And there’s her own art, Keith’s own visions of light and color. All these things swirl and conspire to delight the reader. I love this book. It’s beautiful and perfect. Beautiful Imperfections is most highly recommended.
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Women’s Contemporary Fiction
Chapter Excerpt: Beautiful Imperfections by Marjorie Vernelle
Keith James, a young black woman and her mentor Lucien Montreux, a Haitian art historian, are at a fundraiser in which people’s valuables are being appraised in hopes of finding some treasure. Keith finds her treasure in Dr. Montreux.
I set up the table for an appraiser, had reference books at the ready, and took the tickets of those who came, making sure that they matched the number of items they had paid to have appraised. Then I observed. It was painful really. The jade dish that someone’s great grandfather had brought back from his adventures on the China Sea turned out to be nothing but soapstone, proven when the appraiser could scratch the bottom of the dish with a coin and leave a tiny mark. The printed picture brought lovingly across the sea from Ireland by a great ancestor in the 18th century was just that century’s equivalent of a calendar picture: no value then, no value now. I had to admit that my aesthetic tastes, still developing at the time, let me know when some of these family treasures were just ugly junk, then, now, and forever.
I performed my duties professionally, though, without comment or expression. Lucien Montreux was there working on Saturday, just across the room from where I was. I was surprised to see him at this more ordinary event, as he had been very present on Thursday evening to work with the wealthy patrons of the gallery. After taking the ticket and getting each client settled for his or her appraisal, I would sit with one ear attuned to what the appraiser was saying and with both eyes on Montreux. I could not hear what he was saying, but I could watch his manner. Each appraiser received the next client in line, but I noticed that some of those shown to Montreux seemed to hesitate, showing reluctance. Obviously, it was a bit odd for them to see a black specialist sitting there, though Hamilton-Colbert only hired the best appraisers. Montreux for his part was completely unconcerned, greeting each client with charming and gracious manners. As he talked about the object they had brought to him, I would see them lean forward in interest. From time to time, an assistant for one of the other appraisers, someone younger and newer to the business, would come asking for advice. Seeing their expert be the man whom others went to for advice seemed to convince the skeptical. I found out later that Montreux always volunteered to be of assistance to those new to doing public appraisals, which created a visible acknowledgment of his talent that smoothed his way with the reluctant public. I marveled at his strategy. “Sly old fox,” I thought.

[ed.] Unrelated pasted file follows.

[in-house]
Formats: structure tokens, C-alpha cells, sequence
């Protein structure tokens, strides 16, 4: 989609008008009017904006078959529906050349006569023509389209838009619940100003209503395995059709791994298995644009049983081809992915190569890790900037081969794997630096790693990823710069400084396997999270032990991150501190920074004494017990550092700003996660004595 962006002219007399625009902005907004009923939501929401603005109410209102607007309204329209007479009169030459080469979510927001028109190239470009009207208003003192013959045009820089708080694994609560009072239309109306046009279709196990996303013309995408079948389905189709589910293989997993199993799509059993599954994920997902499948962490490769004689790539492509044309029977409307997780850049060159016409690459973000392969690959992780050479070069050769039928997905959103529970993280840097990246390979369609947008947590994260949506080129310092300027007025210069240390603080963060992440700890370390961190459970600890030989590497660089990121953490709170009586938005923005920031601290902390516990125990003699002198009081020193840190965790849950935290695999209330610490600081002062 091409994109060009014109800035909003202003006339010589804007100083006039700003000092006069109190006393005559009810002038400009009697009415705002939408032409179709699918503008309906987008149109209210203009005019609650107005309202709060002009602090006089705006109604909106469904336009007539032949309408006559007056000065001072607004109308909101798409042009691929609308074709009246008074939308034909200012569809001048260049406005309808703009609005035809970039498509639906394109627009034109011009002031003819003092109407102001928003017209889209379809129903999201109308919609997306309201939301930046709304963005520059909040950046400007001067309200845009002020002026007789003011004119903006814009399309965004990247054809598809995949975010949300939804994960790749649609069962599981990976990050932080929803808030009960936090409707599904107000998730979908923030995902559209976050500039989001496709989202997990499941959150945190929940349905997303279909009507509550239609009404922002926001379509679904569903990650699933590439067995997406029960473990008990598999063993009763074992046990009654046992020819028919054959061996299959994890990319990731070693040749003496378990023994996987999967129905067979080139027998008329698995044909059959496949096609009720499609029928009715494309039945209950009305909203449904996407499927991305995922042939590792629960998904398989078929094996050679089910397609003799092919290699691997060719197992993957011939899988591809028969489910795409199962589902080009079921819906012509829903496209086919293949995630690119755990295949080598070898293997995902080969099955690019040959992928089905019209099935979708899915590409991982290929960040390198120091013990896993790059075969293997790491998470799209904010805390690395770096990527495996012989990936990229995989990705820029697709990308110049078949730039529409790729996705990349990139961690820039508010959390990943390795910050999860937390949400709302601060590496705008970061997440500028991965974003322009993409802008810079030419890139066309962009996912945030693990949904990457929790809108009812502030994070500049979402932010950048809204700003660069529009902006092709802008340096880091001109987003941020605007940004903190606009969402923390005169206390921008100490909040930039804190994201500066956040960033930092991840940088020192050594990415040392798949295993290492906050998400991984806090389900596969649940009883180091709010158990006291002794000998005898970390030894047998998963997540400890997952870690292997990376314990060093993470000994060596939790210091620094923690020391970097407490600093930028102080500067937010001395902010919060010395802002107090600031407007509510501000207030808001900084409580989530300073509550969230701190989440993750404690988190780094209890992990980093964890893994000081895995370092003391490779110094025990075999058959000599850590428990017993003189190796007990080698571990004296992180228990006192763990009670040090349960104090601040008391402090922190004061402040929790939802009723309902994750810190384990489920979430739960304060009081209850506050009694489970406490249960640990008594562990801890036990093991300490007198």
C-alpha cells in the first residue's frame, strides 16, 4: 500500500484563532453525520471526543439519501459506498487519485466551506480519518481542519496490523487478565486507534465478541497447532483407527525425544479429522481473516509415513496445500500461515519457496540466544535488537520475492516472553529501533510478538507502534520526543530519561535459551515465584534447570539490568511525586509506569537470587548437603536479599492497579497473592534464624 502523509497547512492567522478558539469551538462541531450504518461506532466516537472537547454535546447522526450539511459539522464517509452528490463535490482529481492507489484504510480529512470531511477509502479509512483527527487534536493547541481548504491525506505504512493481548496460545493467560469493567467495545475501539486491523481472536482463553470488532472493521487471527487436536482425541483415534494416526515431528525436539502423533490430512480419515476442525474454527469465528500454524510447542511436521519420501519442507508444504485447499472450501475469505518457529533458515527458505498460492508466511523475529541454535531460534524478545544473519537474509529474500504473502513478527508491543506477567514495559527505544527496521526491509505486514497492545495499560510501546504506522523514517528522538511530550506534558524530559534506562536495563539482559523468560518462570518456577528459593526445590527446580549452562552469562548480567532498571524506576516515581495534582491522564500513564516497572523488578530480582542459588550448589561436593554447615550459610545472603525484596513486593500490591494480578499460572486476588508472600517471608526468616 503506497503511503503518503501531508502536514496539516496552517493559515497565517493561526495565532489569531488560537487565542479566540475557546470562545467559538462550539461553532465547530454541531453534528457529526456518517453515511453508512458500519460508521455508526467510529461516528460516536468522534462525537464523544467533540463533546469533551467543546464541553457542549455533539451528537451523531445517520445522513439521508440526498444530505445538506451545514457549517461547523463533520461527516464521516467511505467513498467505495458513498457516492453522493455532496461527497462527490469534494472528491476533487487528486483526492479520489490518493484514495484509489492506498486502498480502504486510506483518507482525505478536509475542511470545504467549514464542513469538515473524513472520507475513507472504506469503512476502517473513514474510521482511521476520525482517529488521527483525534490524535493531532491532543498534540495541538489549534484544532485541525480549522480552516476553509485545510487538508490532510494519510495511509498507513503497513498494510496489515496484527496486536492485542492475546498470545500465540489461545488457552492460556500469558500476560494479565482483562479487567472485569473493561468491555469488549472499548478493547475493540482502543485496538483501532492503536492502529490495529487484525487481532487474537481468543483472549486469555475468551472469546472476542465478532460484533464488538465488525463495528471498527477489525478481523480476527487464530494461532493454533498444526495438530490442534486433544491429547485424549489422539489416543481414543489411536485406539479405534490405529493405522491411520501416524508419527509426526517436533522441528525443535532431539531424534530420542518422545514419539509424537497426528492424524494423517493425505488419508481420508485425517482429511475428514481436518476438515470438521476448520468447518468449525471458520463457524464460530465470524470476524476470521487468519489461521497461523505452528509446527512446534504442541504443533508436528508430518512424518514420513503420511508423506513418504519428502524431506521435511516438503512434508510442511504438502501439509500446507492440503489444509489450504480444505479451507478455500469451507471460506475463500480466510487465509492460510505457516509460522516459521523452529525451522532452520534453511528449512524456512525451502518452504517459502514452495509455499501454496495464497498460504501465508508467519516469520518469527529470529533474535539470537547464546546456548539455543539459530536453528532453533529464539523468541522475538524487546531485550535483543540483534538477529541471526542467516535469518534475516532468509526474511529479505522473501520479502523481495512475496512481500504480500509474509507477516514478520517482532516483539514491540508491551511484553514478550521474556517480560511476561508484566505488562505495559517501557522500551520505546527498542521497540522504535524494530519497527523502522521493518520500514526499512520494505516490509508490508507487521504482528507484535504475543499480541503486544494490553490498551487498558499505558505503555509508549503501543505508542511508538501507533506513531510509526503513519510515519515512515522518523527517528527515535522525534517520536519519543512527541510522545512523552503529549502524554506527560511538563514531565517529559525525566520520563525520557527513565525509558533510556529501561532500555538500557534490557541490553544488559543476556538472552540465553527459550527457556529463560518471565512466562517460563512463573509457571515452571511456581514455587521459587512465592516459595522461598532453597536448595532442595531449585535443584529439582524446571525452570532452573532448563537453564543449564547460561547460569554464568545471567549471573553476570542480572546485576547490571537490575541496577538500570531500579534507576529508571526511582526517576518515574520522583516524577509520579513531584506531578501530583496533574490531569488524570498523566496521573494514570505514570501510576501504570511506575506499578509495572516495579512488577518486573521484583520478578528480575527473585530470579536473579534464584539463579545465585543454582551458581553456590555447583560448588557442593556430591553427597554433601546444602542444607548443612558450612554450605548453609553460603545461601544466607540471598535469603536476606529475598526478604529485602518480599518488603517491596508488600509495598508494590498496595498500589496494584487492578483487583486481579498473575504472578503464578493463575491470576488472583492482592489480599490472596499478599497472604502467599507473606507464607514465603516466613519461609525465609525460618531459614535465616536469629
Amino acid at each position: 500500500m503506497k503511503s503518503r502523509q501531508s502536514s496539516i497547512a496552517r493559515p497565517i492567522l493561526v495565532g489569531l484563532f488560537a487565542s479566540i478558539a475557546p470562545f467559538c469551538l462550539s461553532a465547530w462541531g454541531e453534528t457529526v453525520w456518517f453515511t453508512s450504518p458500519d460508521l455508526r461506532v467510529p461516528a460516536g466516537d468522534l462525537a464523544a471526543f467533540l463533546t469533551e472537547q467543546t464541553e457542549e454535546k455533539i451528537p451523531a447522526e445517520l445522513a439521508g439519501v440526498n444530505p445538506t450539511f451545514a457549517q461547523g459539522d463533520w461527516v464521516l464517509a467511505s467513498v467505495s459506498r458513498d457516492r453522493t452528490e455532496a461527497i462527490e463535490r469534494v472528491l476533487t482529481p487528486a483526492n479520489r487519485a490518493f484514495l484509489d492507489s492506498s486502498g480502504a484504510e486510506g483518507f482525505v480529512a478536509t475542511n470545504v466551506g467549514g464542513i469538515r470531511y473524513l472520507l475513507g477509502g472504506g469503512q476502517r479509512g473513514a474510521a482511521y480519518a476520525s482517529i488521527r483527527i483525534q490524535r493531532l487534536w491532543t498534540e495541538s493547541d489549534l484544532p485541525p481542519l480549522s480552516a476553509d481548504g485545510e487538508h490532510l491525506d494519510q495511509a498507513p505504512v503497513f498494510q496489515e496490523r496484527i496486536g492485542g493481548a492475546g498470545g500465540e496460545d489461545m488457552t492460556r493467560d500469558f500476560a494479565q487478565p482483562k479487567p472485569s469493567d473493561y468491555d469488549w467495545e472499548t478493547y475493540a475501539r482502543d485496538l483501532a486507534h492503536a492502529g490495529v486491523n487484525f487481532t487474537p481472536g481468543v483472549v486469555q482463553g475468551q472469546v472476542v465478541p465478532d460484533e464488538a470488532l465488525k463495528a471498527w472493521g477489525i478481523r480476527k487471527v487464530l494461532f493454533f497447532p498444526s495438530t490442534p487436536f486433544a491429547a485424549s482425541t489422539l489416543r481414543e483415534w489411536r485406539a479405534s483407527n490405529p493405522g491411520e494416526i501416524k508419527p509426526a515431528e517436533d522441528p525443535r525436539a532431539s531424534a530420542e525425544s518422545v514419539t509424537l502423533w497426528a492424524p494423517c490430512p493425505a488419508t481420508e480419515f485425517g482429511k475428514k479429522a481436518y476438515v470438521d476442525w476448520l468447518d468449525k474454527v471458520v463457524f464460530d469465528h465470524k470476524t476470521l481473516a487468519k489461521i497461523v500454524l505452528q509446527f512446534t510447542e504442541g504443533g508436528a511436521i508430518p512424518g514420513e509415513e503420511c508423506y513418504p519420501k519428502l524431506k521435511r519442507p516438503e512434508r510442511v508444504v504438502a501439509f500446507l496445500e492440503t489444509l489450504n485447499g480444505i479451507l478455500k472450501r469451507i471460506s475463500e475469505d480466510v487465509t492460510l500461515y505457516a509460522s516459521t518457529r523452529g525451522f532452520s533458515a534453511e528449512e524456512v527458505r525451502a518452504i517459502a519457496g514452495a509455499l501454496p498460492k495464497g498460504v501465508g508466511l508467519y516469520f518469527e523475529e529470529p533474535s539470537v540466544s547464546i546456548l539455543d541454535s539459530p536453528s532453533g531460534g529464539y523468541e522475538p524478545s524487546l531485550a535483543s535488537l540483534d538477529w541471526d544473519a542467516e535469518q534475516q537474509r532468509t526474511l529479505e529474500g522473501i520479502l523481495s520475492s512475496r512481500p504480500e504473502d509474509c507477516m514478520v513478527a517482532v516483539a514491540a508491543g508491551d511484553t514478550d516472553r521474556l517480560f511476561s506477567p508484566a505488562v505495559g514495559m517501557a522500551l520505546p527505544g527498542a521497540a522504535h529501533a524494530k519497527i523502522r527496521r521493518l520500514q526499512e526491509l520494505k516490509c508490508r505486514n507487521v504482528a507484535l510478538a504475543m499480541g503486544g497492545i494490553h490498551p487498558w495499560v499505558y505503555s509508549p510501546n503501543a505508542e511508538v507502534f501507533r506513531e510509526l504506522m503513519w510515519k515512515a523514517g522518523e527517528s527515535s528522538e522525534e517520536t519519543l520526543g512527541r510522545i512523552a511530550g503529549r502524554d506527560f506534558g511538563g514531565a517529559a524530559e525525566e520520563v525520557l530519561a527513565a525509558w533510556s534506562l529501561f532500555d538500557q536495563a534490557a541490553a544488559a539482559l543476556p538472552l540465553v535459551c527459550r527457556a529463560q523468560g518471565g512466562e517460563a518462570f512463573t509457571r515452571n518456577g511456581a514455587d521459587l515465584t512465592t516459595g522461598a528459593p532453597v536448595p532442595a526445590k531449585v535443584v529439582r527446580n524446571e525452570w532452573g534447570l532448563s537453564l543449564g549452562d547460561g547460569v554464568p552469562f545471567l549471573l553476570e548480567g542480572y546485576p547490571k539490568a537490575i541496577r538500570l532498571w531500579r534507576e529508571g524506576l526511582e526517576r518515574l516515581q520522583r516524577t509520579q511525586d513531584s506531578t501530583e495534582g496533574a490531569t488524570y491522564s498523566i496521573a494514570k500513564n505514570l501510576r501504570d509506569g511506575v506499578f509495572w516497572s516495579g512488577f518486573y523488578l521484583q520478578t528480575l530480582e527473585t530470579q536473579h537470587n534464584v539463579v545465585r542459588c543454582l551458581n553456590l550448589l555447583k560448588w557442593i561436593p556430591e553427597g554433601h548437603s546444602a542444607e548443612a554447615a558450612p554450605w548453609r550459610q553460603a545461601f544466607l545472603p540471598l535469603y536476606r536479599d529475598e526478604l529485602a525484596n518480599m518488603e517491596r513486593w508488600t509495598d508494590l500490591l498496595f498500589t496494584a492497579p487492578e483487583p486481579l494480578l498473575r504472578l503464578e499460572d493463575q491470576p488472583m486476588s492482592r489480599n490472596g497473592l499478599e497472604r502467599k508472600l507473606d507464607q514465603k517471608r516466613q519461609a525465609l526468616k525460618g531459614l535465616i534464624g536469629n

As I watched Lucien Montreux, a memory came to me of a Japanese raku teacup I had seen at Hamilton-Colbert. It might have belonged to Sen no Rikyu, the 16th century master of the tea ceremony and vassal of Lord Hideyoshi Toyotomi. Oddly shaped, that cup was far from the static, pure, porcelain beauty of Old Japan. However, its dark surface had an attractive shimmer. The irregular rises and falls in its form pleased the hand, finding a way to fit perfectly no matter how the cup is held. Sitting by itself it attracted the eye by its difference. Among other pieces of raku, it held its own, playing its unique part like an instrument in an orchestra. Lucien Montreux was that masterpiece of raku. He did not fit the porcelain model. The irregularity of his being in this setting caught the eye. The beauty of his talent and expression drew one to him, just like the soft shimmering finish and odd form of that teacup moved one to desire it. He was the prize, the rare object, by some standards imperfect in form, yet beyond measure in its beautiful allure.
I noticed from across the room that Dr. Montreux would look up from his appraisal work and smile at me. I had sent him a formal letter of thank you, but I had not contacted him otherwise since that windy day on campus when our paths had crossed. As things wrapped up on that Saturday, I excused myself for a moment to go across to talk to him. He looked up and watched me as I approached. Read the rest of this entry »